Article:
Specific cardiovascular risk factors such as alcohol consumption, smoking, obesity and diabetes, may damage the brain, thereby increasing the risk of Alzheimer's disease and dementia say researchers.
"We already know that vascular risk factors damage the brain and can result in cognitive impairment," said one of the researchers Kevin King, assistant professor of radiology at the Keck School of Medicine of the University of Southern California in Los Angeles.
"But our findings give us a more concrete idea about the relationship between specific vascular risk factors and brain health," King pointed out. The researchers examined the link between cardiovascular risk factors with three main brain regions, including the hippocampus, precuneus and posterior cingulate cortex.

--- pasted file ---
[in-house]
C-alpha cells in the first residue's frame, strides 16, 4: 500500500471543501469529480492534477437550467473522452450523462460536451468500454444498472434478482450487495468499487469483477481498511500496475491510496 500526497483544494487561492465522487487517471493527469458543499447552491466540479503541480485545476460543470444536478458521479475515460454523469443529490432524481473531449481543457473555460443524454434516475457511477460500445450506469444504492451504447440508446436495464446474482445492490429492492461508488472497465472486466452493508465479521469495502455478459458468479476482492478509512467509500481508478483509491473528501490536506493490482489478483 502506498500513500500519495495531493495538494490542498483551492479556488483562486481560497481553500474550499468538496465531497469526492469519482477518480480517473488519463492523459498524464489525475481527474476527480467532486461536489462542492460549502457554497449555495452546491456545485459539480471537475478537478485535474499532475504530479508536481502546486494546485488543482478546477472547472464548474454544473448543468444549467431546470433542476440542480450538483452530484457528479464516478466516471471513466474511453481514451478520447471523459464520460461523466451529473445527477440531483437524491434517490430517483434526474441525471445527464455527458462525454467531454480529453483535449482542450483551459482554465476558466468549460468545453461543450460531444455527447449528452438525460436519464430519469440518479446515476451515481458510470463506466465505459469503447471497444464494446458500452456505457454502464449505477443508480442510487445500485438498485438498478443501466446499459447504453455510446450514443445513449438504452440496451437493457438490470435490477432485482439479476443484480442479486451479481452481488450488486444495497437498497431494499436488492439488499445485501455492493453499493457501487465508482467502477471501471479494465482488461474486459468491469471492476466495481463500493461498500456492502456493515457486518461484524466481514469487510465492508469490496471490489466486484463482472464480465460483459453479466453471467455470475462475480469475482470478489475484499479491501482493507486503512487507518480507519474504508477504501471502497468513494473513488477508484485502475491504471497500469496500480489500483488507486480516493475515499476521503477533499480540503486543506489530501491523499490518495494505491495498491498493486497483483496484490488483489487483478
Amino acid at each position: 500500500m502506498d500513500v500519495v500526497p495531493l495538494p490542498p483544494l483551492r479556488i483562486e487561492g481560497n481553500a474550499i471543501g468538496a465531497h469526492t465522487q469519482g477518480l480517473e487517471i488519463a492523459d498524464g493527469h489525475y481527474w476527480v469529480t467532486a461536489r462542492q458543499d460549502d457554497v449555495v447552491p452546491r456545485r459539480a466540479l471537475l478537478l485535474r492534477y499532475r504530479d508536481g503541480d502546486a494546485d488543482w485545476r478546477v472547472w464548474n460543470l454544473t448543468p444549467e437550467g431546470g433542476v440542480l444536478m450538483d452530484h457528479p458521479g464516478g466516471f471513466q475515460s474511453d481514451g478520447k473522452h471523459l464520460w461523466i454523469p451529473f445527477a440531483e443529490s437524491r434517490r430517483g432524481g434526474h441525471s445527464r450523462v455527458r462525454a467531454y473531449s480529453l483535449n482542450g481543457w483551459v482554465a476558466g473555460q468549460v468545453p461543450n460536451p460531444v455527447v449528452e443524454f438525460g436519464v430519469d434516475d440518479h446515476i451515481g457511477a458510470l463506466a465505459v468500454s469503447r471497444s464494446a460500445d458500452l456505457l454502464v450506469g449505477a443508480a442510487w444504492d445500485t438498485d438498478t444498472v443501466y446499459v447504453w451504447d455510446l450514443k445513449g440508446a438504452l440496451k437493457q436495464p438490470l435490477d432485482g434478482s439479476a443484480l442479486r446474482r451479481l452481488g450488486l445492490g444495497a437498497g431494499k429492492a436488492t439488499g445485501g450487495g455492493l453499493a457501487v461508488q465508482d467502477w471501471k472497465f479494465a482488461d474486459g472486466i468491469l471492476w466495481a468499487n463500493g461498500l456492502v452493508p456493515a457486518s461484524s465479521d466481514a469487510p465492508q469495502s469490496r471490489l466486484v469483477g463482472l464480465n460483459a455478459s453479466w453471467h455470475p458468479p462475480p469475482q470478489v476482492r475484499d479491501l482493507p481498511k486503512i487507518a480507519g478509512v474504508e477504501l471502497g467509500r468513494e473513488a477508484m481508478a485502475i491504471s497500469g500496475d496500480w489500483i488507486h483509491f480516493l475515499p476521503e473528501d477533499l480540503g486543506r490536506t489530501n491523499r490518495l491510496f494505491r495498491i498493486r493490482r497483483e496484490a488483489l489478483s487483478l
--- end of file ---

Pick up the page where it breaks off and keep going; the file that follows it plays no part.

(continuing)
Because of each region's connection to memory retrieval, gray matter volume loss in these areas may be a predictor of Alzheimer's disease and dementia.
The researchers analyzed results from 1,629 individuals and divided the participants into two age groups. There were 805 participants under age 50, and 824 of age 50 and above.
The study found that risk factors of alcohol use and diabetes were associated with smaller total brain volume, while smoking and obesity were linked with reduced volumes of the posterior cingulate cortex, the area of the brain connected with memory retrieval as well as emotional and social behaviour. In addition, lower hippocampal mass was linked to both alcohol consumption and smoking.
"We currently do not have effective treatments for Alzheimer's disease, so the focus is on prevention," King said. The study was published online in the journal Radiology